Working Papers


Markov Quantal Response Equilibrium and a Homotopy Method for Computing and Selecting Markov Perfect Equilibria of Dynamic Stochastic Games
January 2019

With David Poensgen.
Link to Paper.

We formally define Markov quantal response equilibrium (QRE) and prove existence for all finite discounted dynamic stochastic games. The special case of logit Markov QRE constitutes a mapping from precision parameter λ to sets of logit Markov QRE. The limiting points of this correspondence are shown to be Markov perfect equilibria. Furthermore, the logit Markov QRE correspondence can be given a homotopy interpretation. We prove that for all games, this homotopy contains a branch connecting the unique solution at λ = 0 to a unique limiting Markov perfect equilibrium. This result can be leveraged both for the computation of Markov perfect equilibria, and also as a selection criterion. 

 

dsGameSolver: A Python Program for Computing Markov Perfect Equilibria of Dynamic Stochastic Games
January 2019

With David Poensgen.
Link to Paper.
Link to Program.

dsGameSolver is based on the homotopy method developed in Eibelshaeuser and Poensgen (2019). It is the first program capable of computing a Markov perfect equilibrium of any finite dynamic stochastic game -- subject to the usual restrictions on numerical accuracy and working memory. dsGameSolver supports general games with state-player-specific numbers of actions and individual discount factors, covering virtually any game of complete information. Furthermore, it is remarkably performant and able to handle games with thousands of state-player-actions. Finally, dsGameSolver allows users with basic programming skills in Python to formulate complex games with ease and to directly use the results for subsequent illustration and analysis.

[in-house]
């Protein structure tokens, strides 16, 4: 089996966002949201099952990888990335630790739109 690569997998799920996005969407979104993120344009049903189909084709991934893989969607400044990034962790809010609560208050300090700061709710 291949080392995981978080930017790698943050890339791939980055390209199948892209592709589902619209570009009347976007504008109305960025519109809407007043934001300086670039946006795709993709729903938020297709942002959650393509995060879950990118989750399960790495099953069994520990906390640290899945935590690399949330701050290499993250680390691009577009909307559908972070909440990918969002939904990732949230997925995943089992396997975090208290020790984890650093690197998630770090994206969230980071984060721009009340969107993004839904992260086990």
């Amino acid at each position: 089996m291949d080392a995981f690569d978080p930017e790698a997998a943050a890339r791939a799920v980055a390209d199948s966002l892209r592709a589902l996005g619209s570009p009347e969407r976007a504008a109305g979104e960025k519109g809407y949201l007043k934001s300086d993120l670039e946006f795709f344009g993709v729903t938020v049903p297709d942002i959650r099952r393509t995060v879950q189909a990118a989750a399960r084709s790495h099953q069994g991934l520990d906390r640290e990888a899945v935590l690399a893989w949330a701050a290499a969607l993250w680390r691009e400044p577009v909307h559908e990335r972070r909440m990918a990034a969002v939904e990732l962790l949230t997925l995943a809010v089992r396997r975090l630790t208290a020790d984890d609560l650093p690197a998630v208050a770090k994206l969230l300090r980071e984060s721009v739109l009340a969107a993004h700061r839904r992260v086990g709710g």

High-Frequency Price Fluctuations in Brick-and-Mortar Retailing
December 2018
Submitted.

With Sascha Wilhelm.
Link to Paper.
Media Coverage: n-tv Nachrichten (2019-06-07), HR Hessenschau (2019-04-19), RTL Extra (2019-04-17)ZDF Heute (2019-04-12)Rhein-Main Zeitungen (2019-12-29), Darmstädter Echo (2018-12-29)Focus Online (2018-12-12)Motorzeitung (2018-12-07), Goethe-Universität Frankfurt UniReport (2018-12-07)FAZ Woche (2017-06-24), FAZ Wirtschaft (2017-05-13).

The digital revolution of pricing enables retailers to change their prices more frequently than ever before. While the industry endorses this development, critics fear it could foster excessive price fluctuations. This paper studies price fluctuations in the context of brick-and-mortar retailing with business hours. First, we develop a model of dynamic price competition and show that intraday fluctuations in retail prices can emerge from strategic interaction among retailers alone, even in the absence of variation in wholesale prices and demand. Furthermore, the model makes detailed predictions concerning the shapes of pricing patterns. As a second step, we test and verify the model's predictions using an extensive dataset on the German retail gasoline market. Moreover, we calibrate the model and show that regulations aiming to curb price fluctuations can backfire.